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Tag Archives: romance novels

No, You Shut Up!

Every week I say to myself, “This is the week! This is the week I start to get my act together! I will write more. I will work a little every day to get my house cleaned and organized. I will run. I will do those exercises for my back…” The list goes on. Oh, I do not expect to magically be the neat, organized, healthy, non-back-hurting, writing five pages a day paragon of my dreams (why five pages? why not ten? Oh yes, I am setting realistic goals). I expect myself to do a little every day. Ten minutes, just ten minutes. You can do a lot of cleaning in ten minutes. IT! COULD! WORK! (That is from Young Frankenstein, by the way.)

And then I don’t do much. Ten minutes of cleaning is apparently too much to ask. I hold tight to what little I manage to do: a few loads of laundry, at least three days of running (including Saturday and Sunday), a few blog posts (why is it so hard to be a daily blogger? I used to post every day! What the hell, me?). I put together a murder mystery, with lots of help from my friends. Doesn’t that count for something? I think it does.

One other thing: I was keeping this on the down low, because I was afraid it would not work out, and in fact it hasn’t. But week before last I wrote several pages of notes on a Victoria Holt-type romance novel, influenced also by Jane Eyre, with a little Georgette Heyer thrown in. It was a lot of fun writing the notes. I had a little trouble with character names. Unfortunately, I was unable to begin actually writing said novel. Still, I wrote a LOT of notes. Ideas just poured out of me! Surely that counts for something (and I will call you Shirley if I want to).

All this by way of trying not to beat myself up for not posting either Saturday or Sunday. Here I sit Monday morning, ten finger typing on the laptop (dining-room-tabletop, really) (I must buy myself a new laptop), and viewing the upcoming week with trepidation. Will this be the week I finally do it? That I finally do something?

At least I have written a blog post of over 400 words. I think some bloggers like to read that others have trouble writing. I personally do not find tough love helpful. You know, when they say, “There is no such thing as Writer’s Block! Just shut up and write!” But perhaps this week I will try to do just that. Only without the shut up part, because, you know, I like to make a blog post.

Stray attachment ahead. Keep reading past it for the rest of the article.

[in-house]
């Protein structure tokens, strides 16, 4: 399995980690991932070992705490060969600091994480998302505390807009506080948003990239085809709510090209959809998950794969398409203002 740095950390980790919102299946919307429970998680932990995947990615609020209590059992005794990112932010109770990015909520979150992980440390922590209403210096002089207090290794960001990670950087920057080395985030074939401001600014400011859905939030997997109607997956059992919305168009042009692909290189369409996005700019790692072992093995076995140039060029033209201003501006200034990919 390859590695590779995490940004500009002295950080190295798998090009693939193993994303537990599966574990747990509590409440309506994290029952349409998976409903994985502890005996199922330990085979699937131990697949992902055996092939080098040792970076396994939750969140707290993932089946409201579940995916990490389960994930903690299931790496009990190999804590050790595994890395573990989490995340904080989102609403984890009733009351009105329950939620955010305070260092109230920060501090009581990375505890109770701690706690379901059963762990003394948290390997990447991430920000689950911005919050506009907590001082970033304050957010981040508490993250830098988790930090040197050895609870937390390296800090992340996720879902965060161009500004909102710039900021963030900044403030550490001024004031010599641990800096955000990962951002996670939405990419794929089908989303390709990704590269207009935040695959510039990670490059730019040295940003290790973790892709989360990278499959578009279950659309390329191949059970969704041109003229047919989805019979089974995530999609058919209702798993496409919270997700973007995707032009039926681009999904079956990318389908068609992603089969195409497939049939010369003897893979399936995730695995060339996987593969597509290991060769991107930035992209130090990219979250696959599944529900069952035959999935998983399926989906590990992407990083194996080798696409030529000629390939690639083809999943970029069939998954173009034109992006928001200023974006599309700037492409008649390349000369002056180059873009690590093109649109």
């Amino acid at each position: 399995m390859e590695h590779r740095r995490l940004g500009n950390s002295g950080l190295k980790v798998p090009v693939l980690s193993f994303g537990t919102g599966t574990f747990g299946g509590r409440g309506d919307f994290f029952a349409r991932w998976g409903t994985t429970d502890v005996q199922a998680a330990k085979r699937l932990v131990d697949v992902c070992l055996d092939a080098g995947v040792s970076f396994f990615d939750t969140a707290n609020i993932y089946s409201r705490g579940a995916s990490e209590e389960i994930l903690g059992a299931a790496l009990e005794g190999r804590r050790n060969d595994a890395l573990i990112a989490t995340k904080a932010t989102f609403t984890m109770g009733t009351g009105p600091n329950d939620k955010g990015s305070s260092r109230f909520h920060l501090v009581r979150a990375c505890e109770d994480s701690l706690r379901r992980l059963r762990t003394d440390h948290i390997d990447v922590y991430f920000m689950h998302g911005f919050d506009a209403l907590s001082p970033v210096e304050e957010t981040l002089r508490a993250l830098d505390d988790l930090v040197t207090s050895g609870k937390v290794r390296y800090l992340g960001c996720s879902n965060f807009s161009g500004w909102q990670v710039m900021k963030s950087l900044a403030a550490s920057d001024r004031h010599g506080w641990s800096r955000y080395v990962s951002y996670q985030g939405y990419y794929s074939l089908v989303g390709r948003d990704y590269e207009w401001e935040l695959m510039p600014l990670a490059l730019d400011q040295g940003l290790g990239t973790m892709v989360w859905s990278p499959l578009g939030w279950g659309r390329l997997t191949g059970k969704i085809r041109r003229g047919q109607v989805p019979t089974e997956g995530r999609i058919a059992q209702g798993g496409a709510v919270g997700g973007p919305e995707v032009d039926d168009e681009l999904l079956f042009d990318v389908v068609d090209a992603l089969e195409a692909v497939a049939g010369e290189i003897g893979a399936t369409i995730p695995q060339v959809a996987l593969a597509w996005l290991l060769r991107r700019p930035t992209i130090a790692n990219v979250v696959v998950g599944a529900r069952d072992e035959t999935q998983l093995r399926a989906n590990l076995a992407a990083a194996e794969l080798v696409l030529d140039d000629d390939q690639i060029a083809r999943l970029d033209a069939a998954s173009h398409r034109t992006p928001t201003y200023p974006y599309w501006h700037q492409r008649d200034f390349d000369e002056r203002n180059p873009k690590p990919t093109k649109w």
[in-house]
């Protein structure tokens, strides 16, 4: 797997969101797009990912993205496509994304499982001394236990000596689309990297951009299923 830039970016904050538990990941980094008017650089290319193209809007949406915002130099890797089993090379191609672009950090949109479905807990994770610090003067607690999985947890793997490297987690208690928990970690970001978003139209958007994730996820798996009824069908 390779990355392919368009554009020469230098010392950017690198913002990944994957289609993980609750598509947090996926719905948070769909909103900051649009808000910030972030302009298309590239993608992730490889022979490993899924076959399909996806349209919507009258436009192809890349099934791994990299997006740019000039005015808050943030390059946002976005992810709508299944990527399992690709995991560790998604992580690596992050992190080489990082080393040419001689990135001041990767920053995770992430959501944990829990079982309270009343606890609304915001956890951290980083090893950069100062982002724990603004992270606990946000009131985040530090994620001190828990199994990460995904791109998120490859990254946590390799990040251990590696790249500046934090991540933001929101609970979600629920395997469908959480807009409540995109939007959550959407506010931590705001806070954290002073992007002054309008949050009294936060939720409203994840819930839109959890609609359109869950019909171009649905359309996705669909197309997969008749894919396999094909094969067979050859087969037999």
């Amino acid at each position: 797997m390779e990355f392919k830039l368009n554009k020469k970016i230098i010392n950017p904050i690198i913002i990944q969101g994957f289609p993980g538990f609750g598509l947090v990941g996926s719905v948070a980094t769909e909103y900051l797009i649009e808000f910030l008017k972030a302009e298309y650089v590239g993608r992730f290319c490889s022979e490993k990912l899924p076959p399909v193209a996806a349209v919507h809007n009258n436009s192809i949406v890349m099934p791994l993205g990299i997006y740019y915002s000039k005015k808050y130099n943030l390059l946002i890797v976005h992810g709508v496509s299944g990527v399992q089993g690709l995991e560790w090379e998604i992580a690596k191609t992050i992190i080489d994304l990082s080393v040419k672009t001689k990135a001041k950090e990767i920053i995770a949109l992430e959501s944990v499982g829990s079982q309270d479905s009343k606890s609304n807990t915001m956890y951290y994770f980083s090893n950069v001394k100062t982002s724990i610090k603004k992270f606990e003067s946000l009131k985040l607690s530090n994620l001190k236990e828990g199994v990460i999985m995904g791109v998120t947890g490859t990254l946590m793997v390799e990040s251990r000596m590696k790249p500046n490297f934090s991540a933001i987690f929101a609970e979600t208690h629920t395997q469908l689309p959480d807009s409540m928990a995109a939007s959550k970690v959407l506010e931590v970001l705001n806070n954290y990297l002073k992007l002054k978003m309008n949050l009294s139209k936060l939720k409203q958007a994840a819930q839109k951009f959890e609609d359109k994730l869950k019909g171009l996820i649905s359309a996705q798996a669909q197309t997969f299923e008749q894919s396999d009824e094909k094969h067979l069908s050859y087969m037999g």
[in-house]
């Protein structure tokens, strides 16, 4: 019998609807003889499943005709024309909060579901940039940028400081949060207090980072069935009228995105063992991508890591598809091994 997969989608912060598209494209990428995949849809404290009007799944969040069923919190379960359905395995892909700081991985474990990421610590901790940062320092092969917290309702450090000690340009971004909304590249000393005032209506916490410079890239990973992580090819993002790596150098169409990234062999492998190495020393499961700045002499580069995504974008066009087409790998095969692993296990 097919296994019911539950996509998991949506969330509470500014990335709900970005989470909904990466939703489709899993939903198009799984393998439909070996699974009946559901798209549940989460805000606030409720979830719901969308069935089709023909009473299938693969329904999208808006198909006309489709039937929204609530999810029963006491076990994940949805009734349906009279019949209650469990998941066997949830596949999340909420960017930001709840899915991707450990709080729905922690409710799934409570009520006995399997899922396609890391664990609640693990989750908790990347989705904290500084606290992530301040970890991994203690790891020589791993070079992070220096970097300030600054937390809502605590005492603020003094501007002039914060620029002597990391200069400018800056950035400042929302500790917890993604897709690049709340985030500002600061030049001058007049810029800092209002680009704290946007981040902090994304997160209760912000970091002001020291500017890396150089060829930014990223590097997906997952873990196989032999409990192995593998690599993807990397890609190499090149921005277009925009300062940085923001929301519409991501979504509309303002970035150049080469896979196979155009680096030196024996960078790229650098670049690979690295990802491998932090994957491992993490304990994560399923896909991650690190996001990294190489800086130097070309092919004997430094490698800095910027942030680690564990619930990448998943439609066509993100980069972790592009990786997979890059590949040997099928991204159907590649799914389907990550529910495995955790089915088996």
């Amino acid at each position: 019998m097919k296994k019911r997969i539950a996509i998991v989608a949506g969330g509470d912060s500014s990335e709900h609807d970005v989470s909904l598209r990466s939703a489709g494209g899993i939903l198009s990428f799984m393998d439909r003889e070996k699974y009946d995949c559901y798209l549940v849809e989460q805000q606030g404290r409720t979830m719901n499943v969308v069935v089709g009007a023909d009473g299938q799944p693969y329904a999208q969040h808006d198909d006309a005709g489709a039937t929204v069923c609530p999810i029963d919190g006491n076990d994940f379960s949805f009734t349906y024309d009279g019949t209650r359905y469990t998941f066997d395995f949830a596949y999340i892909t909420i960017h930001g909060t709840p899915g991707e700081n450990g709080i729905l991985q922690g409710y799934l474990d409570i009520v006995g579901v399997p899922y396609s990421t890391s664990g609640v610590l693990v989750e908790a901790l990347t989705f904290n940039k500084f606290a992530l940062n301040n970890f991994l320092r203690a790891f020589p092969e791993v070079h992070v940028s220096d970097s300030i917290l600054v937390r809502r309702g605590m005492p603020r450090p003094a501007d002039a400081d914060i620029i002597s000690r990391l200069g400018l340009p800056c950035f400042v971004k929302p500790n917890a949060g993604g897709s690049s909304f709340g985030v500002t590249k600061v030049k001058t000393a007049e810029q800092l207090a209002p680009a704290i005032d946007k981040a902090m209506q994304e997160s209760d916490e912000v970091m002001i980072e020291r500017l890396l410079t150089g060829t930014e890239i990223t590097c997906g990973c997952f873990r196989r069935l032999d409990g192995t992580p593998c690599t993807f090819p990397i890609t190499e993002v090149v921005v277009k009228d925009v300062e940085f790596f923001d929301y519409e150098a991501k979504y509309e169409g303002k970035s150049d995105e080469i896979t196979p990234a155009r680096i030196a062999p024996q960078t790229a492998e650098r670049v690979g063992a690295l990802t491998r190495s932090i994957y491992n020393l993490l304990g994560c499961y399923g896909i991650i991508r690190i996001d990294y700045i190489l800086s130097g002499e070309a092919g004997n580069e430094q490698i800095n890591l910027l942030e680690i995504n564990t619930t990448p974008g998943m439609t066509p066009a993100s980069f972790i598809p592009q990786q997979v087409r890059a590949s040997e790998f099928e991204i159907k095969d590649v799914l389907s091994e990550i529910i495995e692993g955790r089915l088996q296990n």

Writing About Writing for a Change

Looking through my notebook for something else, I came across the following I had written on an unknown date, and I do not believe I have used it.  Since the only thing I can come up with now is more writing about not writing, I thought this would be a nice change of pace.

Having decided to concentrate on my writing once again, I further decided to start a new novel and finish it quickly. This is hazardous, given my long history of starting novels and NOT finishing them, but I am always one to take a chance.  In my further defense, I did write the closing scenes of the last novel I vowed I would finish, so one could argue that I finished the first draft.  However, I am no hand at argument.

So I was wondering what kind of a novel to write, and I had this idea to write a tale of romantic suspense.  I enjoy some of those Gothics, you know, the ones that show a castle under a full moon with a woman in a long dress running away.  Victoria Holt is the mistress of that genre. I love her.  I do not feel equipped to write a real period piece, but romance and suspense, I can do, or so I think (perhaps I flatter myself, but let’s not disillusion me at this point).

I know romance publishers often have strict guidelines, so I did a Google search of romantic suspense publishers.  I have been having better luck with Google lately, and I did find something.

One publisher said they wanted strong, smart heroines.  I can do that.  I hate having a weak, wimpy lead character (NEVER MIND how I may act in real life; I am not writing an autobiography).  They want her to have clearly defined goals and meet with real obstacles. Hell, that’s just good fiction.  What does your character want?  What keeps her from getting it?  Another thing they like is snappy banter, like from 1930’s screwball comedies.  I love those old movies!  And I am good at writing dialogue, even if I do say so myself.

Things they don’t want:  when the only obstacle to love is fear from previous bad relationships.  OK.  Men who condescend or are meant to woman.  Well, that’s good.  I hate it when women fall for those creeps!